Build Your Own Social Apps?
from the 24-hour-laundry-indeed dept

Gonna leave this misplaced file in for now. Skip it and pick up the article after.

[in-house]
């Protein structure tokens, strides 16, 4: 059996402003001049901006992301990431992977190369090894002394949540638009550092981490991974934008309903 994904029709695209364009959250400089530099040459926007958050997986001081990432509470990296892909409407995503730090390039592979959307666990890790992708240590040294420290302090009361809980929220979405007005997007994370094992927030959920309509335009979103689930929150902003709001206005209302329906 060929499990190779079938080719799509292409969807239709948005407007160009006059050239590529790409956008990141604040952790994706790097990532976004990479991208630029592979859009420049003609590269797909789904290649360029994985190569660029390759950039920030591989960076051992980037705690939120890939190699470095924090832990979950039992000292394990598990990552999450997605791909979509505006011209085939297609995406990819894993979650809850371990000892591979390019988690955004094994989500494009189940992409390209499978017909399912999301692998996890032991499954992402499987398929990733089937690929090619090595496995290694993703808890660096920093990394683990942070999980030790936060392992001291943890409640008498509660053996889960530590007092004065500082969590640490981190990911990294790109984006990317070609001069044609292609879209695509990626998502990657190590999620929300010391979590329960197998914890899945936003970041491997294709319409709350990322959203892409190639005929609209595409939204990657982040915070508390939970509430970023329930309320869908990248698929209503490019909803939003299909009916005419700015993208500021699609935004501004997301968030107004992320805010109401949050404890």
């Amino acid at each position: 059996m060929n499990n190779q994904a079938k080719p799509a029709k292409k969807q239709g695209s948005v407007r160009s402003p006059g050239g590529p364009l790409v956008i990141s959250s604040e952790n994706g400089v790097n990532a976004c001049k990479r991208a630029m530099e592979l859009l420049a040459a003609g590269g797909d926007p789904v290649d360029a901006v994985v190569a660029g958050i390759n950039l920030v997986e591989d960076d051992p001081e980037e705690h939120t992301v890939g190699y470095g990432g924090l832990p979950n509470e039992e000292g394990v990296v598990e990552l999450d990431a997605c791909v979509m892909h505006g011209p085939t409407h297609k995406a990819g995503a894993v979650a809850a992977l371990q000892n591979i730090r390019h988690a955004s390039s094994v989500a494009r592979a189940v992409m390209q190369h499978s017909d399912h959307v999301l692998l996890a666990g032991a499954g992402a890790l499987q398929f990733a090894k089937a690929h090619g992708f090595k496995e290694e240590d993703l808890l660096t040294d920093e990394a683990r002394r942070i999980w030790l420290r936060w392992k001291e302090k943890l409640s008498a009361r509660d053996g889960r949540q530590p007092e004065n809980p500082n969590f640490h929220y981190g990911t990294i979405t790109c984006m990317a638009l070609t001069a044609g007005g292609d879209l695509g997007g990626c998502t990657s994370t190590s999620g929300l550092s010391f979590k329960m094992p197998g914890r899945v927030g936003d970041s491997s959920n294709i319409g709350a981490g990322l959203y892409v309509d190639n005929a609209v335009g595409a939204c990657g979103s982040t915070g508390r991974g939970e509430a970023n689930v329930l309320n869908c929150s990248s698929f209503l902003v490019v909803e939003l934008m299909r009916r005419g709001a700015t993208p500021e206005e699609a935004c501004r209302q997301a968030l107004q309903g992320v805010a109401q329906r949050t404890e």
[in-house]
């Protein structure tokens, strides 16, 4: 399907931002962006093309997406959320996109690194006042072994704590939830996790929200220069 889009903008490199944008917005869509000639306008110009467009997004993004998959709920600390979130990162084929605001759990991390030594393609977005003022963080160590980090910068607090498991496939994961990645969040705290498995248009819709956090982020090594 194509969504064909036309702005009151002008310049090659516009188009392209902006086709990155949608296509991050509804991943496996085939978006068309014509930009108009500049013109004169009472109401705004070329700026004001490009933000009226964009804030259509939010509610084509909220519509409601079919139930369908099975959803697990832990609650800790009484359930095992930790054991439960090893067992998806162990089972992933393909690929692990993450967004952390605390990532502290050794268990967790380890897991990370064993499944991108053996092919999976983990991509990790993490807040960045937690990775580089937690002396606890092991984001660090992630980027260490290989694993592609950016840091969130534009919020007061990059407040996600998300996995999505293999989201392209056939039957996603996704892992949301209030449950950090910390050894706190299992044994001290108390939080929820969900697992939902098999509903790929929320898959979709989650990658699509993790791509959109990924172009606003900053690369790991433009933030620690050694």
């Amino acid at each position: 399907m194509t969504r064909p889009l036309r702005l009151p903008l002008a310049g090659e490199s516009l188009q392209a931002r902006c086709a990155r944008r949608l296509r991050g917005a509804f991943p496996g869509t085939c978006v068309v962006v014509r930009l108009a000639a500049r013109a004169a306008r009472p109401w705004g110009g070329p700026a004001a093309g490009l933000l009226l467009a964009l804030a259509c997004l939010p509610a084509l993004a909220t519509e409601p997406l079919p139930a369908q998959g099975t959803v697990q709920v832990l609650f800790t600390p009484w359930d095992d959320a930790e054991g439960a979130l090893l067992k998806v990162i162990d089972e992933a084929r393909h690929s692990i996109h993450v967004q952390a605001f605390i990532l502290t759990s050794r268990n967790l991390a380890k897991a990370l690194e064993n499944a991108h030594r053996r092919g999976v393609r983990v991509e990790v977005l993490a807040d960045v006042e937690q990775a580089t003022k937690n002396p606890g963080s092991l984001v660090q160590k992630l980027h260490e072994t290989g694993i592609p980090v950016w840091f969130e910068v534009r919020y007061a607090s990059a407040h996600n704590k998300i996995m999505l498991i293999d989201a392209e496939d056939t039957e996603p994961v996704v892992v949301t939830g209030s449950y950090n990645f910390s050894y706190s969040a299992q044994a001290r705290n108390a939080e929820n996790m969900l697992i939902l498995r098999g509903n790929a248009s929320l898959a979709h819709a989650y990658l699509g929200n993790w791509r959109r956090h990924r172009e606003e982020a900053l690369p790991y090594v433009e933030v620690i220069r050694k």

There was a lot of buzz (some good, some bad) earlier this year about Mark Andreessen's latest effort, code named 24 Hour Laundry. The company has finally come out of the dark and is launching Ning, which is basically an easy to use platform for quickly building social applications. This raises one big question: the core value of most social application is in whether or not it can build a real community. eBay, Craigslist, Flickr, del.icio.us and others really succeeded because of the communities they built, rather than just the technology. Thus, the idea of having lots of people easily creating new social applications might not seem too appealing. Those apps are pretty much worthless without the community, right? It might be a useful way to rapidly prototype a new app, but can it turn into something more? Actually... it might. If you start to think about it more as social situated software, suddenly the idea becomes a lot more interesting. The idea of situated software is that it serves a specific need for a specific (often very small) group of people. It doesn't need to scale. It just needs to serve that group. It's certainly likely that a system like Ning could provide a platform for that (though, there's no guarantee that it will really work out that way). What it really comes down to is empowering users to create something they couldn't create before. Like blogging, podcasting and other new "creation" tools, you can bet that some people will complain that most of what comes out of Ning will be awful and useless (do people really need to create their own take on Craigslist?). That's not really the point. Of course, plenty of it will be awful and useless -- but, by making it easy, a few things might be quite useful to certain people, and that's what will matter. Still, we've seen other companies announce similar plans without getting all that far. Charles Simonyi's Intentional Software and JotSpot both positioned themselves as providing just such a platform -- but neither has gone all that far. Ning's focus is definitely much more on getting developers involved, but it still will depend on whether or not those developers do anything.